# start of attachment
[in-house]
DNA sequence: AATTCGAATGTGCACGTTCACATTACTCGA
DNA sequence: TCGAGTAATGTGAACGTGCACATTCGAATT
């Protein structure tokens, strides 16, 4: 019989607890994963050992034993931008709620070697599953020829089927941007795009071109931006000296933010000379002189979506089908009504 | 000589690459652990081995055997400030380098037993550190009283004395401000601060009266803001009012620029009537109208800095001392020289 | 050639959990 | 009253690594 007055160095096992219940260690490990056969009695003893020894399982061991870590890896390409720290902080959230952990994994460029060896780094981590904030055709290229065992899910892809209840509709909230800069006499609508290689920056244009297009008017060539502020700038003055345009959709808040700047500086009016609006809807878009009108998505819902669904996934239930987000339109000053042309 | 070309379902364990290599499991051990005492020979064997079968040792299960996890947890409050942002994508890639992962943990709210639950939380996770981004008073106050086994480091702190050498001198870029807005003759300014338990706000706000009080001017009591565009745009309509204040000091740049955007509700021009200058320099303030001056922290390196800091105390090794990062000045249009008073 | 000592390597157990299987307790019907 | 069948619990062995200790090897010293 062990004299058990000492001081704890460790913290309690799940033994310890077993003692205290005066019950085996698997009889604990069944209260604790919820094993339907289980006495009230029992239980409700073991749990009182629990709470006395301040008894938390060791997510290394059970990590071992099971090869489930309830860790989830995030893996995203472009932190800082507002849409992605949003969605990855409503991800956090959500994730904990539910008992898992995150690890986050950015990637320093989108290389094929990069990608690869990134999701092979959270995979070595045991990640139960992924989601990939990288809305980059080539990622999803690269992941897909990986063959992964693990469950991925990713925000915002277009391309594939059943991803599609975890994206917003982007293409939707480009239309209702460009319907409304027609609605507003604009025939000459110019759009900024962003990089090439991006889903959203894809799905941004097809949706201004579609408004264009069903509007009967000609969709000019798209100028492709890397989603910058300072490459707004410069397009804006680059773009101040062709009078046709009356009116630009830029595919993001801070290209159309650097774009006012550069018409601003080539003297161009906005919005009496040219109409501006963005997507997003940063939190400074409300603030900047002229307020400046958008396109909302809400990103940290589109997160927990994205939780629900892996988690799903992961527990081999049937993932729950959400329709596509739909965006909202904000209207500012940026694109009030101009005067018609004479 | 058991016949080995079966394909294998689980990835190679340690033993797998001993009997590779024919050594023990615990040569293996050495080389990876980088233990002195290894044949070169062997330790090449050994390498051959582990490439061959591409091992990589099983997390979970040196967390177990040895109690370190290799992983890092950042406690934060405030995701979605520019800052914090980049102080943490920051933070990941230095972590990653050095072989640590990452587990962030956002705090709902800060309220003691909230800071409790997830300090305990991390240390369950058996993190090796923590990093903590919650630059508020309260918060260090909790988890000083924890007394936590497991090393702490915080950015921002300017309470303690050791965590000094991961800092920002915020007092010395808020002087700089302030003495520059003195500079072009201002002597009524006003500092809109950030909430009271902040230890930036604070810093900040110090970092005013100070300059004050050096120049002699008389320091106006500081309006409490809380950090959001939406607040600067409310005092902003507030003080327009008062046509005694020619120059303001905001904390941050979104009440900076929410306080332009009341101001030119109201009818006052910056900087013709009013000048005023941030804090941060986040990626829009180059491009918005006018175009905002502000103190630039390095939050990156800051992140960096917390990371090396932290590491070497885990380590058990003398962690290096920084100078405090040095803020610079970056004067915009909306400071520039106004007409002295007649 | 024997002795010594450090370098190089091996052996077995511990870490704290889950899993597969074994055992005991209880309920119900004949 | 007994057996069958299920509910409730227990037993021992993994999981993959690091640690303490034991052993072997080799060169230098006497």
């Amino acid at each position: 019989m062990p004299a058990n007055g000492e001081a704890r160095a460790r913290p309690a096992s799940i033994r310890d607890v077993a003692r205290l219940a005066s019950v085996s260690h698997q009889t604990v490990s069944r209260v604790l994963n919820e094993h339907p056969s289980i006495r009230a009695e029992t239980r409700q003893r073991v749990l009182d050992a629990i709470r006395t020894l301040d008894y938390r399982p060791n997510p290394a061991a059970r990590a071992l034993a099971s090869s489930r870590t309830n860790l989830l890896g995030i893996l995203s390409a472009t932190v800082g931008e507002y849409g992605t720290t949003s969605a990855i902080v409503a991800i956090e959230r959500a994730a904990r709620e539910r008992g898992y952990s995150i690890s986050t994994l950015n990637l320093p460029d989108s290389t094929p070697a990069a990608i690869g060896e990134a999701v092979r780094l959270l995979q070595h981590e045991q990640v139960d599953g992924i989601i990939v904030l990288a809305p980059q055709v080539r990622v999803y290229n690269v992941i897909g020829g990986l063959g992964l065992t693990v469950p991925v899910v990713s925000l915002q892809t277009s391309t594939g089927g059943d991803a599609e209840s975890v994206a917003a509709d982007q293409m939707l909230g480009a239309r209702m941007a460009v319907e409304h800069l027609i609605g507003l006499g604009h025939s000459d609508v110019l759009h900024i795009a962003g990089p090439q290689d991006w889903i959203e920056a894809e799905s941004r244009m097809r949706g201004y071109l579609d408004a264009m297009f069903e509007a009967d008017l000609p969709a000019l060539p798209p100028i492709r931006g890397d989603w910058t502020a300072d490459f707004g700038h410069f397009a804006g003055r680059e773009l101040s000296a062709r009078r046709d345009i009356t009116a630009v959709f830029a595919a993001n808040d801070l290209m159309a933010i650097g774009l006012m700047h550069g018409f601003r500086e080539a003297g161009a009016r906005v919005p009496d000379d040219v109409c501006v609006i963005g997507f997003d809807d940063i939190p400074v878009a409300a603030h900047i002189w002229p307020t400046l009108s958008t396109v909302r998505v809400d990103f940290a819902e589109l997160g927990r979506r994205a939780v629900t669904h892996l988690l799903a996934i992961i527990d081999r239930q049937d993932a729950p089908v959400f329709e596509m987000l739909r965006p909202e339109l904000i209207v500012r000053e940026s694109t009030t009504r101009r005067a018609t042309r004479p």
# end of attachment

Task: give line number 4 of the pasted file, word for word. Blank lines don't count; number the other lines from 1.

């Protein structure tokens, strides 16, 4: 019989607890994963050992034993931008709620070697599953020829089927941007795009071109931006000296933010000379002189979506089908009504 | 000589690459652990081995055997400030380098037993550190009283004395401000601060009266803001009012620029009537109208800095001392020289 | 050639959990 | 009253690594 007055160095096992219940260690490990056969009695003893020894399982061991870590890896390409720290902080959230952990994994460029060896780094981590904030055709290229065992899910892809209840509709909230800069006499609508290689920056244009297009008017060539502020700038003055345009959709808040700047500086009016609006809807878009009108998505819902669904996934239930987000339109000053042309 | 070309379902364990290599499991051990005492020979064997079968040792299960996890947890409050942002994508890639992962943990709210639950939380996770981004008073106050086994480091702190050498001198870029807005003759300014338990706000706000009080001017009591565009745009309509204040000091740049955007509700021009200058320099303030001056922290390196800091105390090794990062000045249009008073 | 000592390597157990299987307790019907 | 069948619990062995200790090897010293 062990004299058990000492001081704890460790913290309690799940033994310890077993003692205290005066019950085996698997009889604990069944209260604790919820094993339907289980006495009230029992239980409700073991749990009182629990709470006395301040008894938390060791997510290394059970990590071992099971090869489930309830860790989830995030893996995203472009932190800082507002849409992605949003969605990855409503991800956090959500994730904990539910008992898992995150690890986050950015990637320093989108290389094929990069990608690869990134999701092979959270995979070595045991990640139960992924989601990939990288809305980059080539990622999803690269992941897909990986063959992964693990469950991925990713925000915002277009391309594939059943991803599609975890994206917003982007293409939707480009239309209702460009319907409304027609609605507003604009025939000459110019759009900024962003990089090439991006889903959203894809799905941004097809949706201004579609408004264009069903509007009967000609969709000019798209100028492709890397989603910058300072490459707004410069397009804006680059773009101040062709009078046709009356009116630009830029595919993001801070290209159309650097774009006012550069018409601003080539003297161009906005919005009496040219109409501006963005997507997003940063939190400074409300603030900047002229307020400046958008396109909302809400990103940290589109997160927990994205939780629900892996988690799903992961527990081999049937993932729950959400329709596509739909965006909202904000209207500012940026694109009030101009005067018609004479 | 058991016949080995079966394909294998689980990835190679340690033993797998001993009997590779024919050594023990615990040569293996050495080389990876980088233990002195290894044949070169062997330790090449050994390498051959582990490439061959591409091992990589099983997390979970040196967390177990040895109690370190290799992983890092950042406690934060405030995701979605520019800052914090980049102080943490920051933070990941230095972590990653050095072989640590990452587990962030956002705090709902800060309220003691909230800071409790997830300090305990991390240390369950058996993190090796923590990093903590919650630059508020309260918060260090909790988890000083924890007394936590497991090393702490915080950015921002300017309470303690050791965590000094991961800092920002915020007092010395808020002087700089302030003495520059003195500079072009201002002597009524006003500092809109950030909430009271902040230890930036604070810093900040110090970092005013100070300059004050050096120049002699008389320091106006500081309006409490809380950090959001939406607040600067409310005092902003507030003080327009008062046509005694020619120059303001905001904390941050979104009440900076929410306080332009009341101001030119109201009818006052910056900087013709009013000048005023941030804090941060986040990626829009180059491009918005006018175009905002502000103190630039390095939050990156800051992140960096917390990371090396932290590491070497885990380590058990003398962690290096920084100078405090040095803020610079970056004067915009909306400071520039106004007409002295007649 | 024997002795010594450090370098190089091996052996077995511990870490704290889950899993597969074994055992005991209880309920119900004949 | 007994057996069958299920509910409730227990037993021992993994999981993959690091640690303490034991052993072997080799060169230098006497």